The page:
Saturday, May 18, 2013

470's and Snipes - Tokyo Style

Once upon a time, Pandabonium sailed a Snipe - in Marina del Rey and Santa Barbara Harbor.  Mostly solo (with a 50 lb lead weight for a little ballast) but sometimes with a companion.  It was a nice boat that was built by Schock.   There was some discussion at the time about the fiberglass Snipes, like mine, being slower than their wood counterparts due to the flexibility of the glass hull, but it mattered not to me as I never raced.  (Never have understood the racing mindset, quite frankly.  I think sport competition in general is a vestige of early human evolution.  When you sail, just sail.  Have fun.) 

Here's a video of some serious sailing of Snipes and 470's by students of the Tokyo University of Marine Science and Technology.  They obviously didn't get my Buddhist memo, but nonetheless appear to be having fun.  

Considering the world they will face upon graduation, I hope they have all the fun they can, while they can.

Until next,  sweet sailing.



George A said...

Looks like good close racing in both classes. Nothing sharpens boat handling skills quite like gunnel to gunnel mark roundings in a proper fair breeze. Thanks for sharing!

R W Rawles said...

Thank you for this provocative column. The question as to whether wooden or glass Snipes are superior performers is intriguing. I learned how to sail on a Colorado lake where Snipes were sailed, but never got a ride on them. I missed my 470's stage, too. But back in the days of Lasers, I often dreamed of having a Laser built of wood!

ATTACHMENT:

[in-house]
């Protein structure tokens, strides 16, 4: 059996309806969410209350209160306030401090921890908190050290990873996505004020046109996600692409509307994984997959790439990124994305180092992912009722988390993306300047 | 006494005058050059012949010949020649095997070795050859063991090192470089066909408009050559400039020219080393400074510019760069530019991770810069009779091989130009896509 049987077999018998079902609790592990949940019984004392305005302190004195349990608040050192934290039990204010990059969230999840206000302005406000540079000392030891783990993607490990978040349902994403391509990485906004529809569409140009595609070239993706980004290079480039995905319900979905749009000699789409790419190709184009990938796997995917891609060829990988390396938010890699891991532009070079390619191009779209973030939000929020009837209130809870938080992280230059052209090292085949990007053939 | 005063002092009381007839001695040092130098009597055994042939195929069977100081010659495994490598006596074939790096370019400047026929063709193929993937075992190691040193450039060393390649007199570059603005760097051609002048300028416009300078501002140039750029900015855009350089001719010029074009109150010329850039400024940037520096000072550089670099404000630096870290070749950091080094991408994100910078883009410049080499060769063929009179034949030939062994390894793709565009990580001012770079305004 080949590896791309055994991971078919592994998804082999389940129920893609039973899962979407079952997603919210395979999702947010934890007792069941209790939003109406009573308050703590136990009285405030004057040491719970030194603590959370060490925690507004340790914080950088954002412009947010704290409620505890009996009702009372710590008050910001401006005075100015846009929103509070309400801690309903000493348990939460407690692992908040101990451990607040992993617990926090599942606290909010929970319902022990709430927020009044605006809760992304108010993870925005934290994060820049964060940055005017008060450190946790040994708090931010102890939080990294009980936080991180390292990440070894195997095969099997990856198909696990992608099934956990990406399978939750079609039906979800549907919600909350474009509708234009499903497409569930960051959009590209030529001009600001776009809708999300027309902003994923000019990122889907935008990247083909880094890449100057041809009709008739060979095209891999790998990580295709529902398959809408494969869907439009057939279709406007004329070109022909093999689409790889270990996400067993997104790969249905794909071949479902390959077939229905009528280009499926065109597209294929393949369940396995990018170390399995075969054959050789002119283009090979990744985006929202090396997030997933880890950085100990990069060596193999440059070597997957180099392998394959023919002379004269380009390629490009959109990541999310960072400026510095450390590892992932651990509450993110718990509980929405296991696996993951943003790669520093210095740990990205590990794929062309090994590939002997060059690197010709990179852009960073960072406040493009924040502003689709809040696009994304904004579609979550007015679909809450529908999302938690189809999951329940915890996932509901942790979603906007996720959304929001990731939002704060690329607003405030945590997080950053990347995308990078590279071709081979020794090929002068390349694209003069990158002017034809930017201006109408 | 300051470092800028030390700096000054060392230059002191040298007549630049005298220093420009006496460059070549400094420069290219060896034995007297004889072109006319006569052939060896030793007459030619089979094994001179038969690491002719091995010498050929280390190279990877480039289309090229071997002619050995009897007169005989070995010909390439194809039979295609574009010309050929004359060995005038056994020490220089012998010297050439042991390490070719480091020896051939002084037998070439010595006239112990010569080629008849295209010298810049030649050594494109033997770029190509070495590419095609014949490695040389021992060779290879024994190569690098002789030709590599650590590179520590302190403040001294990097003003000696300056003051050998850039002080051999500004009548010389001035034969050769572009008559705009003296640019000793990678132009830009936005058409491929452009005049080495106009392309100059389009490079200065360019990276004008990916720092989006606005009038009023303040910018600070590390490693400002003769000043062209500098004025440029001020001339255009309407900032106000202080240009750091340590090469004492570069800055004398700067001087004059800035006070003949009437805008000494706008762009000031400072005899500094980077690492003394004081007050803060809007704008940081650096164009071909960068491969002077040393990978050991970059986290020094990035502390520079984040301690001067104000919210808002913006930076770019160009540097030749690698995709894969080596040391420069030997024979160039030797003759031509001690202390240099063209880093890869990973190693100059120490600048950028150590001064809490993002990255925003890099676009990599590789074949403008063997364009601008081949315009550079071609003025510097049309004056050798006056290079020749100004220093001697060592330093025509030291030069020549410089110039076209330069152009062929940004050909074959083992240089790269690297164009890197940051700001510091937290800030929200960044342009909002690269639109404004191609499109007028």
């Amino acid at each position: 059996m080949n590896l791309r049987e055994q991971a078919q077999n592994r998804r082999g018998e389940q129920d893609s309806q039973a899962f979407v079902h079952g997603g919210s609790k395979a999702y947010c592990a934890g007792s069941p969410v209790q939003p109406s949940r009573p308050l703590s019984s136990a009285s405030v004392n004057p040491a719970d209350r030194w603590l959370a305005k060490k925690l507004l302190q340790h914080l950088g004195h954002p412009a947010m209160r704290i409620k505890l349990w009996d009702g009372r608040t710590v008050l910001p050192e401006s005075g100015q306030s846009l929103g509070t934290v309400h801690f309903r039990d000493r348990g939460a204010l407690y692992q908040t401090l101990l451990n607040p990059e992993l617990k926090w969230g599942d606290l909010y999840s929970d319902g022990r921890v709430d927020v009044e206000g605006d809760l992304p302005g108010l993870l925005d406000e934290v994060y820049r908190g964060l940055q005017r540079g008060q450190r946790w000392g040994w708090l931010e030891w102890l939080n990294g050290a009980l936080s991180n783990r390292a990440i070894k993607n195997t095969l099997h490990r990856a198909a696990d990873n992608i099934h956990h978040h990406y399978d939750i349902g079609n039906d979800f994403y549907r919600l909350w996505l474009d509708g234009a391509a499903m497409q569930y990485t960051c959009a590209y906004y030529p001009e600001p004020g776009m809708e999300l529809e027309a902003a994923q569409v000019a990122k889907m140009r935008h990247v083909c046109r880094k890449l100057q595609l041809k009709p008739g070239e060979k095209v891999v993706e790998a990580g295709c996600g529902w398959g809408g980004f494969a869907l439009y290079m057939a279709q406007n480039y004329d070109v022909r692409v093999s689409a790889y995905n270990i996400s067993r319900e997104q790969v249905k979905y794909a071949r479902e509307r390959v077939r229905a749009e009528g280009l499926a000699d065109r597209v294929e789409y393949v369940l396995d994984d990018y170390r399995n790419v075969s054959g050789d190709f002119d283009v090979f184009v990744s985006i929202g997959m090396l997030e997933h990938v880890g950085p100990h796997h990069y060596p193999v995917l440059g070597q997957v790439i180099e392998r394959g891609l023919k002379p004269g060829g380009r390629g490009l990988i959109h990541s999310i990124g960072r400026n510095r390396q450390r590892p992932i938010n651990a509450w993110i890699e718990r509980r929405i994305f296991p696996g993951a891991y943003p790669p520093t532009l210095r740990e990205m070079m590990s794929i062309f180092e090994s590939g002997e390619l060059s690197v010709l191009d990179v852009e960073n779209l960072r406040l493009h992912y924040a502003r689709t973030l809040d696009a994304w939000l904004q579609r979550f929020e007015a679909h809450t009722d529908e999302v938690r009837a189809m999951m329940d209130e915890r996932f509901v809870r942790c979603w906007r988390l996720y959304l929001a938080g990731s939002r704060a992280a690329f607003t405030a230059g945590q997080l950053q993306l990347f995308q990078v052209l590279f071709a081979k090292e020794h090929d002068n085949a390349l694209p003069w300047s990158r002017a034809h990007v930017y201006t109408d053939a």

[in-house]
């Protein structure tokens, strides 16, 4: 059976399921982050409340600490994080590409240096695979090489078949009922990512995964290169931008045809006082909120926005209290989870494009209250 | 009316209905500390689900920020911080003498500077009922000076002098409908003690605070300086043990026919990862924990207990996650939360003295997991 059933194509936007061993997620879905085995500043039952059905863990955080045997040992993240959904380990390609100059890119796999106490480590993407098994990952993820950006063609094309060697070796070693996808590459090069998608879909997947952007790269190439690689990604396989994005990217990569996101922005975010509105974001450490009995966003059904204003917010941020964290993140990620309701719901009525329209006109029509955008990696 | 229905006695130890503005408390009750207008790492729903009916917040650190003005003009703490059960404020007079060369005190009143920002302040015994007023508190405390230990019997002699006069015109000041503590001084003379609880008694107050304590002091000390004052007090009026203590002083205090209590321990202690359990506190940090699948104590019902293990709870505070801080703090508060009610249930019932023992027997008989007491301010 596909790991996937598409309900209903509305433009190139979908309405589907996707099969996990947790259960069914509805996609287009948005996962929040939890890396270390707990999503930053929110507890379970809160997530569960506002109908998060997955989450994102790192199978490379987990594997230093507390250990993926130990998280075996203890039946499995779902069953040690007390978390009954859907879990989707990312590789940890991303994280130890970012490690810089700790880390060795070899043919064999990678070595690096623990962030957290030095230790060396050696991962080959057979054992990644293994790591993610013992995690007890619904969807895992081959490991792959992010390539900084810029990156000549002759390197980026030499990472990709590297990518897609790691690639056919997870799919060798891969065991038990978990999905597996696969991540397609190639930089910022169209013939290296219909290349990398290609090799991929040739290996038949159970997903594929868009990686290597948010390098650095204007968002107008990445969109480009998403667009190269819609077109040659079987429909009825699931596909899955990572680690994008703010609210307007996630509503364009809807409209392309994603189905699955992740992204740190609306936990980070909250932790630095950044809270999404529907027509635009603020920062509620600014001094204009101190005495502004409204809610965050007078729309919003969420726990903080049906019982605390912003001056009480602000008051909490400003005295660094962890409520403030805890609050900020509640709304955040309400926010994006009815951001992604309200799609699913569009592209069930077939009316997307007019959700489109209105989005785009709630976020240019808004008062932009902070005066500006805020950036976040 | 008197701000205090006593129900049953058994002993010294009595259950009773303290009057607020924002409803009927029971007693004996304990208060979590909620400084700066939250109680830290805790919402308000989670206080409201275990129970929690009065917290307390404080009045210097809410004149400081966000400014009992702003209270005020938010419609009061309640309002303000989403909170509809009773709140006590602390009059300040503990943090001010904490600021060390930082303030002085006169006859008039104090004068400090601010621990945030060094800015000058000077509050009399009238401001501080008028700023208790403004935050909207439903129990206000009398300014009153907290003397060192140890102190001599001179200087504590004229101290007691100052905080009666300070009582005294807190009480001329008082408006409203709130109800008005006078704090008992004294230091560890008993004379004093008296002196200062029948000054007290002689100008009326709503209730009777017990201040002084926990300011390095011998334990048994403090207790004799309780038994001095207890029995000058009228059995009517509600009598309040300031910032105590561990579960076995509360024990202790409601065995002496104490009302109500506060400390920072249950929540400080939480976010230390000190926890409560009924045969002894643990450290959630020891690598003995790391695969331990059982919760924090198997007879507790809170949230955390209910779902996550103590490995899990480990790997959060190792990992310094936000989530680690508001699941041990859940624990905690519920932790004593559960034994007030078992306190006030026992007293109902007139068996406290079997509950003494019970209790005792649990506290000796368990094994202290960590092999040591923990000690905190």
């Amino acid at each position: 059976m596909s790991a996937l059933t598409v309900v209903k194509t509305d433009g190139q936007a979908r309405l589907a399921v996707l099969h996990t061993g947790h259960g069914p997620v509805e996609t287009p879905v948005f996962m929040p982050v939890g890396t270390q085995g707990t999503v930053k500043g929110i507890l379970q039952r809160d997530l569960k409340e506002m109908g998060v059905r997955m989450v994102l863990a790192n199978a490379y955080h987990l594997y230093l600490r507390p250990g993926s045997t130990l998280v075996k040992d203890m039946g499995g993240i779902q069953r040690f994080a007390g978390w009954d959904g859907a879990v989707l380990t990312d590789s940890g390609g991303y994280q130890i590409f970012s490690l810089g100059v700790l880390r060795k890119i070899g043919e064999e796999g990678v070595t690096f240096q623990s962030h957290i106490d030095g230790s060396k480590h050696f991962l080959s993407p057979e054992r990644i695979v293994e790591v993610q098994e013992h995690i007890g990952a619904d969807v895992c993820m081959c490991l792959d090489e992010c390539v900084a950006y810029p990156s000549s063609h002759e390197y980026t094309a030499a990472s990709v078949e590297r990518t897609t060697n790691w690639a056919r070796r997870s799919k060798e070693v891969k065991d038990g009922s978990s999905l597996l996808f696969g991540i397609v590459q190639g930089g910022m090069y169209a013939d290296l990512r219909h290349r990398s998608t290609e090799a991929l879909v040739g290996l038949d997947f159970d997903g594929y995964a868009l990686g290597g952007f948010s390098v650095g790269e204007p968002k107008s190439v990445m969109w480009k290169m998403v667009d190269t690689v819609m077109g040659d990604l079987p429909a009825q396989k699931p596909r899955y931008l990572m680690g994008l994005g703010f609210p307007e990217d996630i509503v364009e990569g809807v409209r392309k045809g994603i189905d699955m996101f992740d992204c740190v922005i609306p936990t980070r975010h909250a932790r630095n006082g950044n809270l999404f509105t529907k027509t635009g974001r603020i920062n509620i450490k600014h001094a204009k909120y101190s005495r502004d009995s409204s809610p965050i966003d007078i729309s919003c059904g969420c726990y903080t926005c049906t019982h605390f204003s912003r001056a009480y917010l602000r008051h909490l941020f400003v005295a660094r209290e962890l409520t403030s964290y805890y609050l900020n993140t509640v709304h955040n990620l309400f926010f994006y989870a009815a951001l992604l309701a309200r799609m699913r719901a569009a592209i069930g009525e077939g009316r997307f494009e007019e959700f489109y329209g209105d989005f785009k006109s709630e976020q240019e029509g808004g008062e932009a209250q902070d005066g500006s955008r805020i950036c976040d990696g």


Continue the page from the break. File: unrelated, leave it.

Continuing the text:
You raise another question in this column, which I will shortly address in my own pages, where I can enjoy a home court advantage.

Pandabonium said...

Good point George.

R W - I don't know how the wood vs glass actually shakes out, just remember it being debated. The original design was wood of course (1931) and intended to be a boat that people could build themselves.

Looking forward to you post with your thoughts about racing.

George A said...

Early glass hulls were both heavier and more flexible than their wood counterparts. This was due to the fact that glass hulls of that era (1960s) were hand lay-ups with just fiberglass cloth and polyester resin but no core material! I had a glass Penguin class dinghy that when being driven to windward in a good breeze would visibly twist as the rig fed energy from the mast into the hull! An early glass Moth that a friend had would "oil can", ie when sailing the bottom of the boat would "bubble" underneath one's feet--this loss of hull shape was not fast!

Modern boats benefit from stiff core materials such as nomex honeycomb but also from vaccum bagging techniques which keeps them from becoming resin rich and thus heavy. Finally, modern epoxy resins are stronger than earlier polyester resins. Because of this the earlier advance that the woodies possessed has disappeared. Now fast boats can be seen in either material. I haven't even touched on the improvements in cloth such as carbon fiber and kevlar over fiberglass.

Pandabonium said...

Most informative, George. Thanks for that input. Very interesting and makes sense (ie - even I can understand it :) ).